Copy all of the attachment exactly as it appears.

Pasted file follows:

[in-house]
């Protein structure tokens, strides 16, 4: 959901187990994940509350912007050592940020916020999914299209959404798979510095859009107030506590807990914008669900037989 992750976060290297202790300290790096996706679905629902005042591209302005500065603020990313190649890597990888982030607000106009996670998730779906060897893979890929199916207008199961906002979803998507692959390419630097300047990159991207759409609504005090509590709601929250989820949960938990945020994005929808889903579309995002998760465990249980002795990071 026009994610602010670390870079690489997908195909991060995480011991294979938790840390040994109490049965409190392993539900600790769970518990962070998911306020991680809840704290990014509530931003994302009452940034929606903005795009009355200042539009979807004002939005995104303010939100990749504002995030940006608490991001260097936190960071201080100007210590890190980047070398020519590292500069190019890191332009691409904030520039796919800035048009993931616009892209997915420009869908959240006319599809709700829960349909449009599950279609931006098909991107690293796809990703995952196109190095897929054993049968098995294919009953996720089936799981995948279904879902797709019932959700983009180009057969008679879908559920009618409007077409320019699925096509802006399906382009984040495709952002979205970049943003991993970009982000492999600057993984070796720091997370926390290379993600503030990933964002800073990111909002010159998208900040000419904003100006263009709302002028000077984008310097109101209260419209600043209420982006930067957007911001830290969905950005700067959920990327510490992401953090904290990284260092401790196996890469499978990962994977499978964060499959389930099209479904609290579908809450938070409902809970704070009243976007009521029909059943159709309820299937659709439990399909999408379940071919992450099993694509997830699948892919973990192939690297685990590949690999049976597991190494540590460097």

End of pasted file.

[in-house]
């Protein structure tokens, strides 16, 4: 959901187990994940509350912007050592940020916020999914299209959404798979510095859009107030506590807990914008669900037989 992750976060290297202790300290790096996706679905629902005042591209302005500065603020990313190649890597990888982030607000106009996670998730779906060897893979890929199916207008199961906002979803998507692959390419630097300047990159991207759409609504005090509590709601929250989820949960938990945020994005929808889903579309995002998760465990249980002795990071 026009994610602010670390870079690489997908195909991060995480011991294979938790840390040994109490049965409190392993539900600790769970518990962070998911306020991680809840704290990014509530931003994302009452940034929606903005795009009355200042539009979807004002939005995104303010939100990749504002995030940006608490991001260097936190960071201080100007210590890190980047070398020519590292500069190019890191332009691409904030520039796919800035048009993931616009892209997915420009869908959240006319599809709700829960349909449009599950279609931006098909991107690293796809990703995952196109190095897929054993049968098995294919009953996720089936799981995948279904879902797709019932959700983009180009057969008679879908559920009618409007077409320019699925096509802006399906382009984040495709952002979205970049943003991993970009982000492999600057993984070796720091997370926390290379993600503030990933964002800073990111909002010159998208900040000419904003100006263009709302002028000077984008310097109101209260419209600043209420982006930067957007911001830290969905950005700067959920990327510490992401953090904290990284260092401790196996890469499978990962994977499978964060499959389930099209479904609290579908809450938070409902809970704070009243976007009521029909059943159709309820299937659709439990399909999408379940071919992450099993694509997830699948892919973990192939690297685990590949690999049976597991190494540590460097």